With Camera and Lighting Examples
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If you just read my last post about starting an online store as an artist, you may have questions about how to photograph your work. When you are preparing your art to sell it, it is crucial that you capture your pieces in the best lighting.
Have you ever looked at Etsy listings online with blurry, poorly lit photos? I think we all have. Now, have you ever purchased one of those items? Probably not.
If you are just starting out, you likely don’t have a huge budget to hire a photographer, or buy all the equipment yourself. I’m still in that position– so I’m going to show you my set up to take cheap, but quality photos to list on my online store.
My Mini Photo shoot Setup
As you can see, it’s nothing professional. I’ve got lights awkwardly clamped to plywood and an old drawing board, and a chunk of fence panel from my backyard. You know, for that rustic vibe.
Diffused lighting is the best for photographing art work, but as long as I don’t have reflections or glare on my pieces, I’m happy with my improvised set up.
What you will need:
- 5000k daylight bulbs ($5-$15)
- Clamp lights (around $9 each)
- Camera ($60-$500)
- Random things to clamp your lights to
- A neutral colored wall or backdrop
- A clean area to stage your art
Lighting is seriously the most important part about photographing your art. I can’t say that enough. If your lighting sucks, even the best camera won’t be able to help you much.
- Make sure you have daylight bulbs! You will see in the examples I’ve posted below, but regular warm 60 watt bulbs do nothing positive for your art.
- I place lights on either side of my photo area, plus have daylight bulbs in all of my art studio fixtures.
- Angle your lights at roughly 45 degrees to your art. Don’t shine anything directly on your art. Especially if you use a gloss finish of any kind. If you see glare, move the lights around.
- Don’t use flash! Flash is bad.
If you are photographing your work to upload into a store, make sure to get multiple photos of your work. Since your customer can’t pick up the item and inspect it, you have to do the work for them.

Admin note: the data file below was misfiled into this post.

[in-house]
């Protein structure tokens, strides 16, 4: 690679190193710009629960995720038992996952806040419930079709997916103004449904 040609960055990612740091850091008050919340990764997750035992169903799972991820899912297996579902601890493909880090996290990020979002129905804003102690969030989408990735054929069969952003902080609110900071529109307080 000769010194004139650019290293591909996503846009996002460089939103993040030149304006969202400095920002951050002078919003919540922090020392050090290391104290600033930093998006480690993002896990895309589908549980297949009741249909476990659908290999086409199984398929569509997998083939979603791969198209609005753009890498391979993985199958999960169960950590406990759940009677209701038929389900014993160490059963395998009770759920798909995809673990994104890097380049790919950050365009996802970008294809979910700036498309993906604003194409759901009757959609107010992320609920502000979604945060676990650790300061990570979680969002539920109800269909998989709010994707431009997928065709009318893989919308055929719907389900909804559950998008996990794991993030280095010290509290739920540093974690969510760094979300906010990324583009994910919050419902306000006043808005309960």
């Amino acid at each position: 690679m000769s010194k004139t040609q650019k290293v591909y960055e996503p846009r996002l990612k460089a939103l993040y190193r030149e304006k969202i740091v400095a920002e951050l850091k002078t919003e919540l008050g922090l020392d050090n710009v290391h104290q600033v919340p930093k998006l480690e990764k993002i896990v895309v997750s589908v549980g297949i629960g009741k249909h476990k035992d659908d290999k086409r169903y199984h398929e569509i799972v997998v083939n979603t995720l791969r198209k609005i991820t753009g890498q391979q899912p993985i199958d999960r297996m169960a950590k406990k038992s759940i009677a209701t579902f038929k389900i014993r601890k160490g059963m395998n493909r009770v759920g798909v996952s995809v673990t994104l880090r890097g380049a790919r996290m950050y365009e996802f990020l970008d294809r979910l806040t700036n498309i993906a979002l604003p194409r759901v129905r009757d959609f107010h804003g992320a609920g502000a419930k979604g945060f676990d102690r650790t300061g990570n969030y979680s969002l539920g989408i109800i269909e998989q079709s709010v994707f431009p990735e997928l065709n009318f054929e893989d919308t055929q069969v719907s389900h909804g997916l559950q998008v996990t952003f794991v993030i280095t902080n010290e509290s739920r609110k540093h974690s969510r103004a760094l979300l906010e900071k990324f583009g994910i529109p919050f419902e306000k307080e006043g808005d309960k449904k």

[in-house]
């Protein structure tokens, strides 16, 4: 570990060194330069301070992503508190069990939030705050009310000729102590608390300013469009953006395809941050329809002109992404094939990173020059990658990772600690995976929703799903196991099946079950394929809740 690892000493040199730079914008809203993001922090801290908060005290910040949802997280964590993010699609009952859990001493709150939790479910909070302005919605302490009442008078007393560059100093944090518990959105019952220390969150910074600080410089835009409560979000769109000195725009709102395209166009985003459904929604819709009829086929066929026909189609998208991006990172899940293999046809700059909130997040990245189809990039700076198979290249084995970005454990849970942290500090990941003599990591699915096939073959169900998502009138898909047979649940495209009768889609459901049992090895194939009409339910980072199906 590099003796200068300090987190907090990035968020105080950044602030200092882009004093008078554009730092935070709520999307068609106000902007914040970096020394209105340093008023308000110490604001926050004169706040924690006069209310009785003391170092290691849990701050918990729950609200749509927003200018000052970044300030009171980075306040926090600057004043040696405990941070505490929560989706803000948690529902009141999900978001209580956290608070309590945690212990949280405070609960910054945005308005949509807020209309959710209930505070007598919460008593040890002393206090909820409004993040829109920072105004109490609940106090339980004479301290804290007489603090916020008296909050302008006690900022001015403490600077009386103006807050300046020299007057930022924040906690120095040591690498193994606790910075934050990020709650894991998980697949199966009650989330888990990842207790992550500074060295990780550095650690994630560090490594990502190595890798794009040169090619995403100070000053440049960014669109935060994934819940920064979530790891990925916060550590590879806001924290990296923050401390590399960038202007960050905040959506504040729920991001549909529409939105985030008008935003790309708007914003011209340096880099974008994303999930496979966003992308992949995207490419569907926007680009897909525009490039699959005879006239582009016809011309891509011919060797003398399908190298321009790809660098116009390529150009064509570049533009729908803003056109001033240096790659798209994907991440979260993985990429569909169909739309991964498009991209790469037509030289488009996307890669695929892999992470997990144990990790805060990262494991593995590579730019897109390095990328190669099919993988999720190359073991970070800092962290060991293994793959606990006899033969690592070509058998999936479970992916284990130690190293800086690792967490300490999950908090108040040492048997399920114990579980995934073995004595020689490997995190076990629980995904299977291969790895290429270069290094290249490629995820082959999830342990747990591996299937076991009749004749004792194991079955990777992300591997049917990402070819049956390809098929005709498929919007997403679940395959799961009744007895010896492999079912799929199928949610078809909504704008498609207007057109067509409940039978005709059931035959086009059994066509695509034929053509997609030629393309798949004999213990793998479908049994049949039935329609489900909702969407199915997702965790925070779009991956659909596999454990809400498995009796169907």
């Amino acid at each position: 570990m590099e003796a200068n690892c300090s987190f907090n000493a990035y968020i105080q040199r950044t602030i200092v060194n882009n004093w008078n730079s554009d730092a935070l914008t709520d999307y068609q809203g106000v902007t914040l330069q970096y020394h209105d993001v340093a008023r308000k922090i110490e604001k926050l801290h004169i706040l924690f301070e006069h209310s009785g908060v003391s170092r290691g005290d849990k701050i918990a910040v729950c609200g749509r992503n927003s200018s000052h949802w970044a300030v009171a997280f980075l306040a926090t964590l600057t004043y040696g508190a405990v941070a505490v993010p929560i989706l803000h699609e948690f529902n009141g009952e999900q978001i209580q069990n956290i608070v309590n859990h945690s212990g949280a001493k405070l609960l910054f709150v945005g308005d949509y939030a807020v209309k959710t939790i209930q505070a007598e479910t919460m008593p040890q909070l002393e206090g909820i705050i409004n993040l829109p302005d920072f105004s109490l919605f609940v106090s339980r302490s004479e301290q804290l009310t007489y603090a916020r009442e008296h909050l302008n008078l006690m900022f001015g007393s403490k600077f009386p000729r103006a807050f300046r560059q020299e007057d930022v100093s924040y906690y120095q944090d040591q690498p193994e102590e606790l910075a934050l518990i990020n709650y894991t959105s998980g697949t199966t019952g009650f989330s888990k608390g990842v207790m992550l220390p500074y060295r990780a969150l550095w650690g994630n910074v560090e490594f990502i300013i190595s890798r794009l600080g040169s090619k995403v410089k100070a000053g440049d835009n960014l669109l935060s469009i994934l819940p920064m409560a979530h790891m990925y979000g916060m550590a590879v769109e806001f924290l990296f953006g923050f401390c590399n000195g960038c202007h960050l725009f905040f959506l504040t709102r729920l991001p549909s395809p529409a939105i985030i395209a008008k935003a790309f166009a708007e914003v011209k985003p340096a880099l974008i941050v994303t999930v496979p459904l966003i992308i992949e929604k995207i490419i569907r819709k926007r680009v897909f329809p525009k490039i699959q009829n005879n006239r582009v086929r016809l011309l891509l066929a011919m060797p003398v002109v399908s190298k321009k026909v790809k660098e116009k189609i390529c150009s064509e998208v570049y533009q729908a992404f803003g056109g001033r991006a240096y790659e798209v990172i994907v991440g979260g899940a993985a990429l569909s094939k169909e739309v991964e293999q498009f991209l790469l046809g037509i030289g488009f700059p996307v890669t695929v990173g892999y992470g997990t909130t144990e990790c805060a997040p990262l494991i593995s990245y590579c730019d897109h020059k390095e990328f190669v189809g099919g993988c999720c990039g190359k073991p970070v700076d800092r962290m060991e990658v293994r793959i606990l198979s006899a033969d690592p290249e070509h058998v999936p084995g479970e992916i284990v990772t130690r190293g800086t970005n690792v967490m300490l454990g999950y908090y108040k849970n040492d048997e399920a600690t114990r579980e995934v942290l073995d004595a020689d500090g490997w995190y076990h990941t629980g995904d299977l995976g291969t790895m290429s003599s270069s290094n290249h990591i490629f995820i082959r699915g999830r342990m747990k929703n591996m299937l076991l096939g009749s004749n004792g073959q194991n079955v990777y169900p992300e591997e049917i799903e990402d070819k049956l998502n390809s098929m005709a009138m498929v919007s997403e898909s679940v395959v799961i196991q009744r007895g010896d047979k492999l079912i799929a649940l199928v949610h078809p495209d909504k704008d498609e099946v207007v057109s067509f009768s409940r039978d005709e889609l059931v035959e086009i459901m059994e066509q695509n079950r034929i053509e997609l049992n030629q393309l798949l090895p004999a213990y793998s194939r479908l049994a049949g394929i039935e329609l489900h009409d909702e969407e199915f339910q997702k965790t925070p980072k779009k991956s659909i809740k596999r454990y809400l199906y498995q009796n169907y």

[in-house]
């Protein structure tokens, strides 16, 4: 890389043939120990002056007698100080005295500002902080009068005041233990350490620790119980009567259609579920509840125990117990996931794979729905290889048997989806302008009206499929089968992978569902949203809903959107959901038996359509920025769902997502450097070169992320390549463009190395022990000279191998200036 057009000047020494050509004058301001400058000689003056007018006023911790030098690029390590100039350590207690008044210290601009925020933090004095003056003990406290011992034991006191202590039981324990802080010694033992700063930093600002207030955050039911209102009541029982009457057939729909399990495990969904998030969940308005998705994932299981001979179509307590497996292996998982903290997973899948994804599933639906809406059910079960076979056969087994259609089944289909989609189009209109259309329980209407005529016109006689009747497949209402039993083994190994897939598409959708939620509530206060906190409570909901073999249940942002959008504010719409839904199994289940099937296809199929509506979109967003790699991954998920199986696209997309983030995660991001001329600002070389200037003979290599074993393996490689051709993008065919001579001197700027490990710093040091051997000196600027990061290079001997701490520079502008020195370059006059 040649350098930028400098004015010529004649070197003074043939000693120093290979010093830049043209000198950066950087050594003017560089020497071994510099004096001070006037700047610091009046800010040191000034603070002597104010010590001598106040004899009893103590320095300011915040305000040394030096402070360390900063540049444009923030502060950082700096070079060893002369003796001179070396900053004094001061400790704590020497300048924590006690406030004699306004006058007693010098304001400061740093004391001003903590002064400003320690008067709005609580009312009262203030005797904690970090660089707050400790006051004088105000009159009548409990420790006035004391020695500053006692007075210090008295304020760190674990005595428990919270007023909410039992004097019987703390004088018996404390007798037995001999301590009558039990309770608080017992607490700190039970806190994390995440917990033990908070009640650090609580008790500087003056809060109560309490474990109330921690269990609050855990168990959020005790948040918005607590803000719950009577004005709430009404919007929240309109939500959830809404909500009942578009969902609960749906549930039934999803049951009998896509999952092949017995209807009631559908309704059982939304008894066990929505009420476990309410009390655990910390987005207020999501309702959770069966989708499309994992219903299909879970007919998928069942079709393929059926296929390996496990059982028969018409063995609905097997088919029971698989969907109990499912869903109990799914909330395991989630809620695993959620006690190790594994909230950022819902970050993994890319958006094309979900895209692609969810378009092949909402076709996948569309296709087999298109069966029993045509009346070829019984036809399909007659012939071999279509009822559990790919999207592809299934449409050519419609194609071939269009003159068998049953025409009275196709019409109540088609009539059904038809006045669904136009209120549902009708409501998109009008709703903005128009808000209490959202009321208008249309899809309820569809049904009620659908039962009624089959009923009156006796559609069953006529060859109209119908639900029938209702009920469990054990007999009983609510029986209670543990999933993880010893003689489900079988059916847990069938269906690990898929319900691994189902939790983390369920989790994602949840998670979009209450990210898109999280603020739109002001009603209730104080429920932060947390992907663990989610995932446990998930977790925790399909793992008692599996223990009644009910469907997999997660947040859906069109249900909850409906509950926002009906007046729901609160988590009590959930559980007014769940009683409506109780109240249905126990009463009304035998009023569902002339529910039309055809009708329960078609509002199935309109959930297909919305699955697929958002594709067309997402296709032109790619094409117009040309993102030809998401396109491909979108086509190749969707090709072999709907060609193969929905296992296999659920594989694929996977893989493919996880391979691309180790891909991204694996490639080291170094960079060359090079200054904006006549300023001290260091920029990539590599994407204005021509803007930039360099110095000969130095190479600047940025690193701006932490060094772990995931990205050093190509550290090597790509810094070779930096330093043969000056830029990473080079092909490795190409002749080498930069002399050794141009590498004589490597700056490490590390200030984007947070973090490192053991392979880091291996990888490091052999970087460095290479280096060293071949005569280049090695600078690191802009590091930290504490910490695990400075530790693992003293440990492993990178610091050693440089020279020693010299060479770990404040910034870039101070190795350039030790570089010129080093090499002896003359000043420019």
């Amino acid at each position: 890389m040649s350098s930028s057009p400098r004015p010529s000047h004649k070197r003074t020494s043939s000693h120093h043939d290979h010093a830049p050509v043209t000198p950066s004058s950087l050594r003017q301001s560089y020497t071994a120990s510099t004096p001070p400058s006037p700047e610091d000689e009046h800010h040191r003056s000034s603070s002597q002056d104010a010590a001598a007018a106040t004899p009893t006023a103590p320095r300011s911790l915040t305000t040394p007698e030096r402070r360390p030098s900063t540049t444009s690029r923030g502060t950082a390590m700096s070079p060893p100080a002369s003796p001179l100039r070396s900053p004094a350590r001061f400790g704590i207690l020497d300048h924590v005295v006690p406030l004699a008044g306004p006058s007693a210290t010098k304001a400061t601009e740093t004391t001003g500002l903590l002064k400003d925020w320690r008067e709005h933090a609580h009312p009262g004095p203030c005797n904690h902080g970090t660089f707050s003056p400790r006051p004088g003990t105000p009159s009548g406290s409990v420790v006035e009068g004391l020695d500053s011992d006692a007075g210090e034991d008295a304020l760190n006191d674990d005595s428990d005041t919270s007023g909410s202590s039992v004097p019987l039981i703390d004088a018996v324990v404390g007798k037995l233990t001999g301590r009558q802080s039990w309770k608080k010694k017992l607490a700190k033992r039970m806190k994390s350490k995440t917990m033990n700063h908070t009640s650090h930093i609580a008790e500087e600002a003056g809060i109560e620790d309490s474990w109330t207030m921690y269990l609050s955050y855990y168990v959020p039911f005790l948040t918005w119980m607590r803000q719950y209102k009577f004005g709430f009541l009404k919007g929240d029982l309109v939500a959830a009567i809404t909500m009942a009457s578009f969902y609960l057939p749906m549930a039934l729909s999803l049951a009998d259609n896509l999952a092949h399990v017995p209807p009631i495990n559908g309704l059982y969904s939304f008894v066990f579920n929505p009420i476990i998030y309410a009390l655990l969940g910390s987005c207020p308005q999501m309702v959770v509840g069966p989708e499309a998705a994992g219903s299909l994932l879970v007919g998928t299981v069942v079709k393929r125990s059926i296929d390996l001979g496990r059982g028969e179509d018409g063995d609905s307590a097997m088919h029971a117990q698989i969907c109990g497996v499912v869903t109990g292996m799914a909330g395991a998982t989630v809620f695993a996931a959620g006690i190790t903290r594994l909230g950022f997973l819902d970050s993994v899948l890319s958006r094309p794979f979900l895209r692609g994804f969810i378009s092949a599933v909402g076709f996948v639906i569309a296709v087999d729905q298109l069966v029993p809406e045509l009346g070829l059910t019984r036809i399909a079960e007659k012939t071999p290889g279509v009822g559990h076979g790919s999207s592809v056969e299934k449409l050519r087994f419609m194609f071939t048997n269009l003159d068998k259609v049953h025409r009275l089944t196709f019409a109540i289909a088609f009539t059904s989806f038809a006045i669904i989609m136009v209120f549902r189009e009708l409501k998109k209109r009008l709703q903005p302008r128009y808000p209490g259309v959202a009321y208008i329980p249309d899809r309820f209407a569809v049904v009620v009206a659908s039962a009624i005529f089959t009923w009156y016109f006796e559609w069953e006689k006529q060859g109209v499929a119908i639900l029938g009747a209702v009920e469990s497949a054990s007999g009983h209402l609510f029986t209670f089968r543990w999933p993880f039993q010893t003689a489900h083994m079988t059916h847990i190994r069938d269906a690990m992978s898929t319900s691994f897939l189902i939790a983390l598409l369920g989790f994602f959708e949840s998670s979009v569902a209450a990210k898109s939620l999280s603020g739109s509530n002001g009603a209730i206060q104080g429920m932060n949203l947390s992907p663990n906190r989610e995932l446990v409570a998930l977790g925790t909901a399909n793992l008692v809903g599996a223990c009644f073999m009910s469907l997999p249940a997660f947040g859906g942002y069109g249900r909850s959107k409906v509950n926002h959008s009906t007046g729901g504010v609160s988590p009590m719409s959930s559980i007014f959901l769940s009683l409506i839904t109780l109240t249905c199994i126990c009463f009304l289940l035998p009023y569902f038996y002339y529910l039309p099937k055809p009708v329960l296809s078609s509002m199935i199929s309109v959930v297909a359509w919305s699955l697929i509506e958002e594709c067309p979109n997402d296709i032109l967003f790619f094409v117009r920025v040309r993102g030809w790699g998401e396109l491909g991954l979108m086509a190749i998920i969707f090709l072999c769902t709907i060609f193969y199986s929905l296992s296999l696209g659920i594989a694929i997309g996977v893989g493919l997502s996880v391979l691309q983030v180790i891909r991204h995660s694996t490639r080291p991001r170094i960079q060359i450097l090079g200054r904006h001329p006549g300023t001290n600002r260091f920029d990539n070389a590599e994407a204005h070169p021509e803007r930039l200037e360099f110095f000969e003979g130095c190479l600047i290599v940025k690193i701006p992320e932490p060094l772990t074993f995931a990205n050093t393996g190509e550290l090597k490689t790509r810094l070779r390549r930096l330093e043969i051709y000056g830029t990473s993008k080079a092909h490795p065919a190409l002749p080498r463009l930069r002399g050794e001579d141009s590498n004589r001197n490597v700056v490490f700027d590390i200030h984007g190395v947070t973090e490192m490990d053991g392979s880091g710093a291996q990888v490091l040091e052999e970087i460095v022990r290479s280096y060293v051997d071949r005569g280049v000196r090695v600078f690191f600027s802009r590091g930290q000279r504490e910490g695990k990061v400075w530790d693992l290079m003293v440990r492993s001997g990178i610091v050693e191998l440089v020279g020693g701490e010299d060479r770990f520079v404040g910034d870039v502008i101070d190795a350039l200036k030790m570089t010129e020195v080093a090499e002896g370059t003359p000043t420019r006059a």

I usually photograph every piece at multiple angles plus include a close up of the details like the examples below.
Tips for staging:
- Again, make sure you use a neutral background
- Use easels or hang art on the wall
- Incorporate household decor like flowers, vases, books, etc. to help your customer visualize how they can display their art (I don’t do this yet–I like a simple display.)
Even when everything in your studio is set up with great lighting, you sometimes still need to tweak your photos to get them to match real life. I use Photoshop, or the basic Windows photo editor to make minor changes. I really only adjust my brightness and crop my photos for uniformity.
I actually have slight panic attacks about my images not accurately representing my art and then customers getting mad at me (thanks anxiety!), so I usually have the art nearby as I’m editing to make sure things match. I still can’t account for what my art looks like on someone else’s device, but my anxiety just needs to deal with that lack of control and chill out.
Things to consider while editing:
- Different screens have different color settings, so if you are changing anything with your saturation, tint, or any color setting make sure to check how the photo looks on another device.
- Pro tip: If you are mindful of blue light when using devices and turn on a blue light filter during the evening (it’s great for sleep hygiene, but gives your screen an orange hue), make sure you don’t edit photos during that time… lesson learned…
Okay, so now to cameras. Basically, you need something with enough megapixels to give you detailed photos–which is basically every camera now.
I have three cameras on hand. My Samsung Galaxy phone, a Nikon Point and Shoot, and a Canon DSLR. I love my DSLR, but it might be out of a beginners price range so I wanted to show you how lighting differences look between all three.
I’m going to include lighting samples from a standard warm lit room (bad), a sunny day outside (way better), and inside with daylight bulbs (best, because you can control the lighting). I want to note that I spent time out in the snow to capture some of these photos. I hate winter, but I did it in the name of art!
Also, I haven’t altered these photos at all beyond cropping.
Samsung Galaxy S6 | 16 megapixel
Price: Roughly $300 as of this post
Conclusion: Photos are a bit dull. I would definitely increase the brightness while editing and increase the contrast a bit.
Nikon Coolpix S6200 | 16 megapixel
Price: $100 for similar new model
Conclusion: Not the worst camera. I don’t like the delay between pushing the button and the photo actually being taken since it increase the likelihood of a blurry photo, but the over quality on the daylight bulb photo is pretty good. You can see it’s way better than the Galaxy.
Canon Rebel T3i | 18 megapixel
Conclusion: I love this camera. I still usually bump up the brightness a bit, especially on my darker pieces, but the pictures really don’t need much editing.
Daylight Bulb Comparison of All Three Cameras
Looking at this, the Nikon and Canon options are pretty similar. Canon is just a smidgen darker, but the Galaxy is definitely the worst option.
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P.S. You probably know by now that I am here to help artists with these posts. If you need help with your online branding, Instagram account, or just want a creative accountability coach, then check out my consulting services. You can easily add a session to my online calendar now.